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September 17, 2008

Justin Rose


KELLY ELBIN: One of four rookies on the European Ryder Cup Team, Justin Rose, joining us at Valhalla golf club for the 37th Ryder Cup.
Justin, welcome. You've had a couple of days under your belt for enjoying The Ryder Cup experience. Your thoughts on what it's been like so far and what you're anticipating as the week goes on.
JUSTIN ROSE: Yeah, sure, obviously the experience is amazing so far. It was kind of nice to join up -- I've been in America for two weeks, so it was nice to join up with the Virgin plane when it came in on Monday and to see the rest of the guys and for the first time you felt like a team there, so that was good fun.
Yesterday driving into the golf course my first impression of the tournament is is how big it is, the grandstands and the corporate hospitality, you knew you were entering into a pretty big arena and obviously that filled you with excitement.
KELLY ELBIN: Initial impressions of the golf course having played it just once, yesterday.
JUSTIN ROSE: Yeah, just once, and I think it's a superb golf course, especially for match play. It's got a lot of very interesting holes, a lot of dramatic-looking holes. I think it's going to offer some birdie opportunities out there, but there's some trouble out there, too. There's a lot of risk and reward holes and I think it sets up really well for match play.

Q. Ian was just saying that it's difficult to think of you as a rookie because of what you've been through and how close you've been, and Top-10 in the world; is it something that you think is maybe overdue and has it been a frustrating experience to wait this long for it maybe?
JUSTIN ROSE: Yes and no. I think in some ways, I feel like I have enough experience under my belt and I've been in a few situations that you can't really call comparable, but a few situations that I believe will help me this week. So in that regard, I don't feel like I'm coming in here not knowing what to expect.
But at the same time I feel like it's the first year where I can come here and feel confident about being part of the team. 2007 was just a nice year for me in terms of that self belief factor. It's the first year that I felt like I wanted to make The Ryder Cup Team and should make The Ryder Cup Team; whereas in the past, I hope I make The Ryder Cup Team if I play well. So in that way, I would rather be here being ready rather than be here hoping to play well, if you like.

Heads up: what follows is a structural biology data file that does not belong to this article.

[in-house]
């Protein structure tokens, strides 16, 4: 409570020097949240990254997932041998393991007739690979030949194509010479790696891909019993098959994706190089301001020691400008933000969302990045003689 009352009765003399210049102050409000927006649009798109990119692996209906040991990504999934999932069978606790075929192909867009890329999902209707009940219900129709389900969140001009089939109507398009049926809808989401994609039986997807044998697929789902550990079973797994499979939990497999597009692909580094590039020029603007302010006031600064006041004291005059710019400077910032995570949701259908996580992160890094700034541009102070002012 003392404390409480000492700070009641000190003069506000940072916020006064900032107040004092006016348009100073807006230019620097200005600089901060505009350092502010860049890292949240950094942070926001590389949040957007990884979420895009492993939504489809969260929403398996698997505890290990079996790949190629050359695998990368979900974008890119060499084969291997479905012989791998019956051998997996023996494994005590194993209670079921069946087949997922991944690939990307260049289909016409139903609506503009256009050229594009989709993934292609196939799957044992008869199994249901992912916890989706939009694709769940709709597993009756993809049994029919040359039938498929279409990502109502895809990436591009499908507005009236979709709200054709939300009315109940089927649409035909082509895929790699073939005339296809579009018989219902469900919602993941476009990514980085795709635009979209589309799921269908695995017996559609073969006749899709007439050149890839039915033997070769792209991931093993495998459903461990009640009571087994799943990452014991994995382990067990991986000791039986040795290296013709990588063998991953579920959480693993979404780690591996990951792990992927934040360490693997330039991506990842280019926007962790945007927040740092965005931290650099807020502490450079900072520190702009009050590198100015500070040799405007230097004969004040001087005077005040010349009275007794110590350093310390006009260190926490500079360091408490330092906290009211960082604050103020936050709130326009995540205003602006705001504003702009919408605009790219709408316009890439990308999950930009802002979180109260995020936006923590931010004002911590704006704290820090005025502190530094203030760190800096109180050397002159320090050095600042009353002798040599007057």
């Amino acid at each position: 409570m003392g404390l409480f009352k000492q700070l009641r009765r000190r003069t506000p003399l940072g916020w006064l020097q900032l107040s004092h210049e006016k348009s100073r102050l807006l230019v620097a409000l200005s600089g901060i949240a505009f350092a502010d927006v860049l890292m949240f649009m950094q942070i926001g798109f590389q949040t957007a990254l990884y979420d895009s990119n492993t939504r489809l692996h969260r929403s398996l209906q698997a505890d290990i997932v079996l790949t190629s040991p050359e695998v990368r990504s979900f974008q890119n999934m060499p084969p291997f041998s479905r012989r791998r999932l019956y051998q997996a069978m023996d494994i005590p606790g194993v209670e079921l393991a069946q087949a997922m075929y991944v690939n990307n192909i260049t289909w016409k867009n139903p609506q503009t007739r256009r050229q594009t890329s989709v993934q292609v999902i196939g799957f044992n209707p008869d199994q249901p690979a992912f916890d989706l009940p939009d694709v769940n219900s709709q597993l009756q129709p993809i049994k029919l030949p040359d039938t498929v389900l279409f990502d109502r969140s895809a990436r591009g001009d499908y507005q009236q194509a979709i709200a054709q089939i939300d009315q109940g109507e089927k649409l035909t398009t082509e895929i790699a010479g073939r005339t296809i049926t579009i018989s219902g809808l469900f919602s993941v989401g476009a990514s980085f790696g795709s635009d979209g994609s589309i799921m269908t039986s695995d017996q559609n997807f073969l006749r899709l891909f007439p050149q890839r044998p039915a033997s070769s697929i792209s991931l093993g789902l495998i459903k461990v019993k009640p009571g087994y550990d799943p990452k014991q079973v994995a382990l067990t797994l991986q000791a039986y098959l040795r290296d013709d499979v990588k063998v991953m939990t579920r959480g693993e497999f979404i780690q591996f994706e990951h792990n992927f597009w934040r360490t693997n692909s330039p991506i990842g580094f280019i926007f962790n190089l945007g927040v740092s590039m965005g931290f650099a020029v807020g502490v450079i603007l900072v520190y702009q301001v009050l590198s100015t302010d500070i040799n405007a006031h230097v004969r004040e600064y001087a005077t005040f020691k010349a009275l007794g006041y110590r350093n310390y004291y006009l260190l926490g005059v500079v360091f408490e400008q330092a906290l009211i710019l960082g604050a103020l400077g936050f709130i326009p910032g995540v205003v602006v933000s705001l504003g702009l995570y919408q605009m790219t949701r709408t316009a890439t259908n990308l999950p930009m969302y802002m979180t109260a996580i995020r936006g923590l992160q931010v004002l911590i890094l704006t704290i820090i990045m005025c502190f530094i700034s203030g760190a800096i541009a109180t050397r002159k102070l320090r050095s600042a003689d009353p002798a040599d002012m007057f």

Q. Which players have you sought advice from about what it's going to be like, and if so, what stands out from anything they have said to you?
JUSTIN ROSE: Actually I was chatting -- after Scotland, I was in the airport with David Howell, and our plane was four or five hours delayed going back to London so had a long time to sit down and have a few drinks and I was still celebrating, and he was relaying his experiences with me and just the fact that -- some interesting information from him was obviously the fact that Tuesday, Wednesday, Thursday, you feel like you want to be playing perfect golf and you feel like it's the Ryder Cup -- and he said he was struggling with his game at that particular point.
But he said once the gun goes out, it doesn't have to be about playing perfect golf. It's about getting the job done and just getting a result, and he obviously managed to do that and had a great Ryder Cup. So that was kind of some very interesting advice. I've tried to take the pressure off myself the first three days anyway and not hold myself to too high of a standard because I think it's going to be a long week, so that's some good advice I got from Howler.
Got some good advice from Sergio, how relaxed they are in some ways leading the banner in the team room, so those things, you can feed off of them rather than having an in-depth conversation about how it feels, haven't done that, but you get to sense it really from the other guys.

Q. Mr. Poulter has just been in and had a bit of a grilling about the wildcard and Gleneagles and all of that. Has the team closed in around him this week?
JUSTIN ROSE: Closed in around him?

Q. Closed in and being very protective about him?
JUSTIN ROSE: Yes and no. I think Ian's the kind of guy that can take care of himself. I think it was tough for him, though, no doubt about it. I think he found that whole couple of weeks very tough, and I'm sure that given the opportunity again, he might do things differently, but at the same time, he's been amazingly upbeat and he's come into this team believing he should be on the team, which is exactly what you want from him. And again, he's been very comfortable in the team room and all of the other players have been very comfortable around him. So from that perspective, I would say that yes, they have.

Q. Do you sense that he's got a real point to prove?
JUSTIN ROSE: I hope so, because as much as I know of Ian, when he's got a point to prove, he normally goes out there and proves it.
I've shared rooms with him back in the day on the Challenge Tour in our early days of The European Tour, and I could always sense that -- and even times he would say, right, I'm going to win one of the next three or four weeks, and a couple of times he's said that, he's gone out and done it. The fact he's gone out that mindset that he's got a point to prove, I think that's good for him.

Q. Has Padraig been popular in the team room so far, guys trying to rub up against him trying to figure out how he's changed his game to become so good?